- The Washington Times - Friday, February 13, 2015

Heads up, Scout leaders: Troops, churches and community organizations that use big, old vans to transport Scouts will need to make new plans this year.

As of Sept. 1, 15-passenger vans that were made in 2004 or earlier cannot be used for Scouting programs and activities, Bryan Wendell said on the blog he writes for adult leaders in Boy Scouts of America (BSA).

Large vans made in 2005 or later may be used, as long as they have the safety feature known as “electronic stability control,” and seat belts for all passengers and the driver, Mr. Wendell said in his “Bryan On Scouting” blog, which is the official blog of Scouting magazine.

He said the policy change came from BSA’s general counsel and will be published in the next updates of the Guide to Safe Scouting and other BSA publications.

The policy will apply to all 15-passenger vehicles used for Scouting, regardless of whether they are privately owned, owned by chartered organizations or rented, Mr. Wendell wrote, adding that removing seats from a 15-passenger van won’t make it compliant with the new safety policy.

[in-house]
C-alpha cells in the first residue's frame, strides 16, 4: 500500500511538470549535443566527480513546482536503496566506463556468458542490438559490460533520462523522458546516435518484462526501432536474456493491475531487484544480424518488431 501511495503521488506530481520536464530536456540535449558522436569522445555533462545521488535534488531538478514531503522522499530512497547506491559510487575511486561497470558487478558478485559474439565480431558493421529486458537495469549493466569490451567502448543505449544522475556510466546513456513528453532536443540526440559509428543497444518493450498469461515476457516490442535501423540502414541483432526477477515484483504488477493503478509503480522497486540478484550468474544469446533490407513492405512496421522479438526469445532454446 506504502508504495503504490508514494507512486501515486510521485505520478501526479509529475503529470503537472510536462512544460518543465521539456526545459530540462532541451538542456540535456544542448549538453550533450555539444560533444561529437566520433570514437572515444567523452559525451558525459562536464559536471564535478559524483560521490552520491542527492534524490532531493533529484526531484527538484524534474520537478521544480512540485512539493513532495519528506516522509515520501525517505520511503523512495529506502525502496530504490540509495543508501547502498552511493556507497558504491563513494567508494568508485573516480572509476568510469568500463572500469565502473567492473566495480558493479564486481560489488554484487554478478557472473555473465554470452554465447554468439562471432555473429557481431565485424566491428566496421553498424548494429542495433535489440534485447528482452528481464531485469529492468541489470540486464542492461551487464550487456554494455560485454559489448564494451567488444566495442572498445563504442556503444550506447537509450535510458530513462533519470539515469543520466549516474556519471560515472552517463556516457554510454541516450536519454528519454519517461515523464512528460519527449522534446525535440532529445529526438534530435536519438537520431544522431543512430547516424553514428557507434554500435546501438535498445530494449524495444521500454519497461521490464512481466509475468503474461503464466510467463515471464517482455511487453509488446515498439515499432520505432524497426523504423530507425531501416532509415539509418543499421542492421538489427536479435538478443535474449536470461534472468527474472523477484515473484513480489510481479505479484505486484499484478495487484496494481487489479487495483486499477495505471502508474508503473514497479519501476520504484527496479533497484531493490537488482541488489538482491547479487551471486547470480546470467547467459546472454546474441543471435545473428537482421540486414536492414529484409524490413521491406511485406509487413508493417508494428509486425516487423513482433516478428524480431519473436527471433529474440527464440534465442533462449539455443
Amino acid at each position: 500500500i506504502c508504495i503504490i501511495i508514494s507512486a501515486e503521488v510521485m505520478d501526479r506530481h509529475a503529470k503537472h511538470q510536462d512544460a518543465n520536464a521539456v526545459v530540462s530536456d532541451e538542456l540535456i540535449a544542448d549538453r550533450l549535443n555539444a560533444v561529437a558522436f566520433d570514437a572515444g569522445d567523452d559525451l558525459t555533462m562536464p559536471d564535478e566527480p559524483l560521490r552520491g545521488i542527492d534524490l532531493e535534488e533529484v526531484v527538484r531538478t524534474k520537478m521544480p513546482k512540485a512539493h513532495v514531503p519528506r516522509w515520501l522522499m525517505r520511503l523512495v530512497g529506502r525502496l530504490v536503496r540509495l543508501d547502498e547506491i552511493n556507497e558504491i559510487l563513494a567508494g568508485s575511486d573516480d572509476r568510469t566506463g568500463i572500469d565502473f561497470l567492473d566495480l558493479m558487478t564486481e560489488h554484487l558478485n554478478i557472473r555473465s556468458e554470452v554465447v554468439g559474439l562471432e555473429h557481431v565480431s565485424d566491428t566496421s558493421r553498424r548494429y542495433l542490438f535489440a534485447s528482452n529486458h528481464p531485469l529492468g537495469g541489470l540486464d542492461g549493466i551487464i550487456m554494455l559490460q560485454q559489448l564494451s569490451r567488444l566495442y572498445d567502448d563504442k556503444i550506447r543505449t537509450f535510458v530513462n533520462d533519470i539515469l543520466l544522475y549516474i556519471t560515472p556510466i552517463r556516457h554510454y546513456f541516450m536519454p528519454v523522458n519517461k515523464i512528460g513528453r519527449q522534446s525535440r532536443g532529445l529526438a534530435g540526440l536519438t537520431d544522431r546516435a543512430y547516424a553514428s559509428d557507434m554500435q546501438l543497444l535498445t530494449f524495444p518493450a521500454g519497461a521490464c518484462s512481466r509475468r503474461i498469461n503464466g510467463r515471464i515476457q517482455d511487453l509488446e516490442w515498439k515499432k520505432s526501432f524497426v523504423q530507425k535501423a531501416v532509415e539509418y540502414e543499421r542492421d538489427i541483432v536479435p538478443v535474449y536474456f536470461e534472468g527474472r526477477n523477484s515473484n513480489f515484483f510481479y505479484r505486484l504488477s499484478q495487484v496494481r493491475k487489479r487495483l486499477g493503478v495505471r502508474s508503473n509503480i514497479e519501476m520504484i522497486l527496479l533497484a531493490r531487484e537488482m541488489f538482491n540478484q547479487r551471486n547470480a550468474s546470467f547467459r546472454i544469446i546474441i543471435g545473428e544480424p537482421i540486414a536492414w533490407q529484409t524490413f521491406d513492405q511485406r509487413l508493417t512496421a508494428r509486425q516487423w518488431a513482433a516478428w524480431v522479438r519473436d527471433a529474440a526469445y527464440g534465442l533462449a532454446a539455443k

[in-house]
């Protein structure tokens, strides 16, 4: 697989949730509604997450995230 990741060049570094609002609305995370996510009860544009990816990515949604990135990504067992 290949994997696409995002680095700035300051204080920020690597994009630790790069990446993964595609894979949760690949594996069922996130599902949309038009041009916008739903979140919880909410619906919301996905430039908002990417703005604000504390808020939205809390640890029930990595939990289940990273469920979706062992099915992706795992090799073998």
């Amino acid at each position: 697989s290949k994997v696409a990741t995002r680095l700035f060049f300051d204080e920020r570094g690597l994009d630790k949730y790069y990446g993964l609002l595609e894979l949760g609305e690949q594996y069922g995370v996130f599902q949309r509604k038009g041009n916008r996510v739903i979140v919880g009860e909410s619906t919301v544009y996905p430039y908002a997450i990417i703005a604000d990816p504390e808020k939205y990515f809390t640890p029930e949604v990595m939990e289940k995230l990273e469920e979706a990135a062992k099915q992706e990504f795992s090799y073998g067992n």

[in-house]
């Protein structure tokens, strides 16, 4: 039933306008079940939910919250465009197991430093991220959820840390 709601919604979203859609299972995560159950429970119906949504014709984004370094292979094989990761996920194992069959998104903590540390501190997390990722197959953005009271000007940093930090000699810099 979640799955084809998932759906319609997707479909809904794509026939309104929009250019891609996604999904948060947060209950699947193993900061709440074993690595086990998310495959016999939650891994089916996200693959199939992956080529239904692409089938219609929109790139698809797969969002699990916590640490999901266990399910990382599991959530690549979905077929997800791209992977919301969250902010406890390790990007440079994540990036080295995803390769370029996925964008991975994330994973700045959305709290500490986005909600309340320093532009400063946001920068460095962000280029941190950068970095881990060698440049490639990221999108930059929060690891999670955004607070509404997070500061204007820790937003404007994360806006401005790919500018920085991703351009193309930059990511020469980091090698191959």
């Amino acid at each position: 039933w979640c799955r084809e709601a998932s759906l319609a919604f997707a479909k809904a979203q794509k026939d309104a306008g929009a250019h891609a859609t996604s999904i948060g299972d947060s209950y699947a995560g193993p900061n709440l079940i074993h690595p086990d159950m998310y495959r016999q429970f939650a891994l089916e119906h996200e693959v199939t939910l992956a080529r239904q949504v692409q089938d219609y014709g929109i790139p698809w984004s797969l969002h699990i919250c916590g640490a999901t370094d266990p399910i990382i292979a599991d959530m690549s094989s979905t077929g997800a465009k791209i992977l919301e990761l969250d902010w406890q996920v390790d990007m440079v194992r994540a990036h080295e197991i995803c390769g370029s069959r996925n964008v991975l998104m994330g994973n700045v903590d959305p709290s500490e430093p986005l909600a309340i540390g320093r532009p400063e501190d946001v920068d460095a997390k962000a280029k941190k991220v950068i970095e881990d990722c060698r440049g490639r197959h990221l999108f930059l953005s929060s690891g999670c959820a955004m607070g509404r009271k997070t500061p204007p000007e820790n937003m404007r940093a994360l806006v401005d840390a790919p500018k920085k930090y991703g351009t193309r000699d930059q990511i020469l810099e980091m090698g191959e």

“The National Highway Transportation Safety Administration says 15-passenger vans with 10 or more occupants are three times more likely to roll over than ones carrying fewer than five passengers,” Mr. Wendell noted.

Transportation is an essential part of the BSA, given the organization’s mission to develop good character in boys and men through service projects, and health, fitness and appreciation for nature through outdoor activities — often in rugged terrain.

In 2013 alone, 2.6 million youth and 1 million volunteers logged 17 million hours of community service and conservation projects, the BSA said in an annual report.

Getting a new van, however, is likely to mean some serious fundraising for affected packs and troops: The cost of a new 15-passenger van, such as the GMC Savana and Chevy Express 3500, starts at around $30,000.

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